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Grown up in the 1970s: Pop Music and Festival Culture

Find out more about how the innovations of the 60s and 70s changed how young people consumed music

A crowd of people at a festival - we can see their backs as they face towards the stage. Some young men are sitting on the shoulders of others, making peace signs with their hands

Peter Francis / Museum of Youth Culture

Alongside our Grown Up in Britain exhibition, we've been looking back at how youth culture has changed over the last 100 years, and this week, we're exploring the rise of festival culture during the 1970s.

Following the mods and rockers rivalry of the 1960s, the next decade saw popular music continue to evolve and branch out into an array of new sounds and styles, each developing its own unique fashion and sense of identity.

From prog to punk, disco to heavy metal and glam rock to ska and reggae, the musical styles of the 1970s reflected a rapidly diversifying youth culture, with influences ranging from exciting new technologies to the international cultures that earlier waves of migration had introduced to the UK.

And it wasn’t just the types of music being made that shifted: the methods of distributing it were changing too. First introduced in the 1960s, compact cassettes helped democratise both the consumption and recording of music, their affordability increasing their popularity through the late 70s and 80s. Launched in 1967, BBC Radio 1 became the world’s most listened-to radio station, with its touring summer “Roadshows” pulling in huge crowds. Top of the Pops also peaked in popularity, attracting around 15 million viewers a week – a figure that increased to 19 million during the ITV strike in 1979.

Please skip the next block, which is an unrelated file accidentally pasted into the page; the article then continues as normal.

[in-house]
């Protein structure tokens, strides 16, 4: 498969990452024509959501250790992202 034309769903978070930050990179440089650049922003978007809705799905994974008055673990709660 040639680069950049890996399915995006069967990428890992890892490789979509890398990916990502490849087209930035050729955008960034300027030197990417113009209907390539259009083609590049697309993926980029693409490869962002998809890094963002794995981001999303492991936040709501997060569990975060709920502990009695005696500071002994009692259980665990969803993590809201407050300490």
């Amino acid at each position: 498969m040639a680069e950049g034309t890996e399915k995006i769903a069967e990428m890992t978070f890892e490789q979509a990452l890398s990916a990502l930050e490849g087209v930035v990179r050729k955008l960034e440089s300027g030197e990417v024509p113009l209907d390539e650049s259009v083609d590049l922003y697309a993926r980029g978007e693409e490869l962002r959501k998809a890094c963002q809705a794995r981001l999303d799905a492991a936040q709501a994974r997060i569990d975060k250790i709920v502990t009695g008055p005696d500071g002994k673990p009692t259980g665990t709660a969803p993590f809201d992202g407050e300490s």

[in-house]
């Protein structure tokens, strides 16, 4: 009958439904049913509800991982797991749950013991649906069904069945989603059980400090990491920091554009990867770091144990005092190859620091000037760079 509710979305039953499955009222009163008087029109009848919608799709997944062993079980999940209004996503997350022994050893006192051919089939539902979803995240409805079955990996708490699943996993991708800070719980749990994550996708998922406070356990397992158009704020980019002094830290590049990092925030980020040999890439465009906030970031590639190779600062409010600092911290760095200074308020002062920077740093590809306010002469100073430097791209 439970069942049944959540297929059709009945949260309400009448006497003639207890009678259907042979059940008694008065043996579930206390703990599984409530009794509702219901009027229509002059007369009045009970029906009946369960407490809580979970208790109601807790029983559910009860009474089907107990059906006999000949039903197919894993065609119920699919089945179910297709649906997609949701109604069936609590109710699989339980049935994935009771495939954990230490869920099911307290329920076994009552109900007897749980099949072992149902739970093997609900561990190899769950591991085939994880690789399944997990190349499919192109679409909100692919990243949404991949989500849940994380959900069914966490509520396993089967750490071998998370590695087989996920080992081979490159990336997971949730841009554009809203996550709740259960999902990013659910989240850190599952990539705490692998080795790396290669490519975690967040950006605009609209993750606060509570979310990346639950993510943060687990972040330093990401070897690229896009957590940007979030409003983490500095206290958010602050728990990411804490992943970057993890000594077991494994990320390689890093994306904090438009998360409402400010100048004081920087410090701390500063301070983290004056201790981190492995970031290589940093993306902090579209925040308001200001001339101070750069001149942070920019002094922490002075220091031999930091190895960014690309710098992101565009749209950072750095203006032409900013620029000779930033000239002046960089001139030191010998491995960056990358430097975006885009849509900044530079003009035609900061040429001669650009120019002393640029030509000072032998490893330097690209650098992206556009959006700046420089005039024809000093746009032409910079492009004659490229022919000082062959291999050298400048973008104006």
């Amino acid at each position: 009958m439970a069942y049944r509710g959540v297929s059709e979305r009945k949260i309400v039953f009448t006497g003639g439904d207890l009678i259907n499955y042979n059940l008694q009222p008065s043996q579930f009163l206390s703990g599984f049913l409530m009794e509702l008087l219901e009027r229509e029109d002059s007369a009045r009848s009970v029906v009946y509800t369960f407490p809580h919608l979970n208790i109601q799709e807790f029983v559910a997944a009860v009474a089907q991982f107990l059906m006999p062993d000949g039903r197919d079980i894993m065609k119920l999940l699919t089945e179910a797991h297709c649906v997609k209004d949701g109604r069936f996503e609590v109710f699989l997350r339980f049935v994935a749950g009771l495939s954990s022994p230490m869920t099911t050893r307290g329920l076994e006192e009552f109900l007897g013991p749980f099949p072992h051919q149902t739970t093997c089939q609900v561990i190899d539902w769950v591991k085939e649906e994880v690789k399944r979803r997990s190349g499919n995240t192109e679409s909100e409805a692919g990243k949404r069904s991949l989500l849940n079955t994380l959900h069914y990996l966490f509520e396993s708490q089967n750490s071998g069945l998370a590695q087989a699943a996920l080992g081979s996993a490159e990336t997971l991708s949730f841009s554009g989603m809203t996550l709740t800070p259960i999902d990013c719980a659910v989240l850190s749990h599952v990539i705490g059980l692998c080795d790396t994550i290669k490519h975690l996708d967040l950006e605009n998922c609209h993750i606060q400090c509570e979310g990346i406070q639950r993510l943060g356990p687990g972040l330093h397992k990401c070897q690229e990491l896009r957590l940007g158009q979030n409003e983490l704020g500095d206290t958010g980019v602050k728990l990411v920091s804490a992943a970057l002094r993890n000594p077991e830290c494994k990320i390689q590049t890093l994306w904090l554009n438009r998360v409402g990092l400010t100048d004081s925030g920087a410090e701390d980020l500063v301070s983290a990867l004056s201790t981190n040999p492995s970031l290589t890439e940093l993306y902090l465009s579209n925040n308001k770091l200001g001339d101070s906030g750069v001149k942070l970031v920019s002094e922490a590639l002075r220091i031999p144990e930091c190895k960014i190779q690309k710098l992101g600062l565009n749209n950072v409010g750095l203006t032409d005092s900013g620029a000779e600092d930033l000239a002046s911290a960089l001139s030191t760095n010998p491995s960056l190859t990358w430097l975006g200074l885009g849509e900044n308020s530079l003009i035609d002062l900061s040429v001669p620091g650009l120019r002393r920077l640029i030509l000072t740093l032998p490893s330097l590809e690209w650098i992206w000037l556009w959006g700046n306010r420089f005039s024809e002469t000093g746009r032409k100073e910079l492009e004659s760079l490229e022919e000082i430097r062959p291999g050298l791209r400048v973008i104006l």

The 70s also gave young people in Britain the opportunity to experience live music in new ways as festival culture began to take off. Inspired by similar events in the US, the Isle of Wight Festival set the template for the numerous music festivals to come. It was launched in 1968 with an audience of around 10,000 people, and featuring acts including Jefferson Airplane, T. Rex and Fairport Convention. In 1969, attendance was estimated at 150,000; by 1970, it had swelled to somewhere between 600,000 and 700,000, with festival-goers attracted by big name stars including Jimi Hendrix, Miles Davis, The Doors and The Who. The 1970 event was so big that the festival was subsequently banned by parliament, amid fears that the huge crowds and wild partying would negatively affect the island. It was not revived until 2002.

Also in 1968, Blackhill Enterprises launched a festival in Hyde Park, with Pink Floyd, Roy Harper and Jethro Tull taking top billing. In 1970, Worthy Farm also held its first ever music festival, with tickets priced at £1 attracting a modest audience of around 1500. The event returned as Glastonbury Fair the following year, after founder Michael Eavis teamed up with co-organiser Andrew Kerr. The rest, of course, is Glasto history.

There were plenty more to come, and music also increasingly became a vehicle for political rallying and awareness-raising. In 1972, the Gay Liberation Front organised London’s first official UK Gay Pride Rally, and what began life as a protest march gradually evolved into a carnival-style event over the following two decades.

Emerging in the mid-60s to promote cultural unity and social cohesion following a period of tense race relations, Notting Hill Carnival really began to take shape in the 70s after the legendary Duke Vin introduced Jamaican-style sound systems to the event. This use of music as a means of uniting cultures came to the fore towards the end of the decade, with Rock Against Racism Carnivals held in London and Manchester in 1978, the likes of The Clash, X-Ray Spex, Buzzcocks, Elvis Costello, Aswad and The Fall performing.

The following year saw Jerry Dammers launch the 2 Tone record label here in Coventry, as well as the release of The Specials’ debut single “Gangsters” and the formation of The Selecter. You can fnd out more about the history of the label in our online 2 Tone: Lives and Legacies exhibition.

Today, festivals are thoroughly embedded in the country’s youth culture, with thousands of people descending on fields, parks and open spaces across the UK every year, and you can see some amazing photographs of people enjoying them in Grown Up in Britain.

Curated by the Museum of Youth Culture, Grown Up in Britain is free to visit until 12 February 2023. Find out more on Culture Space Coventry or sample the sounds of the 70s in our playlists below.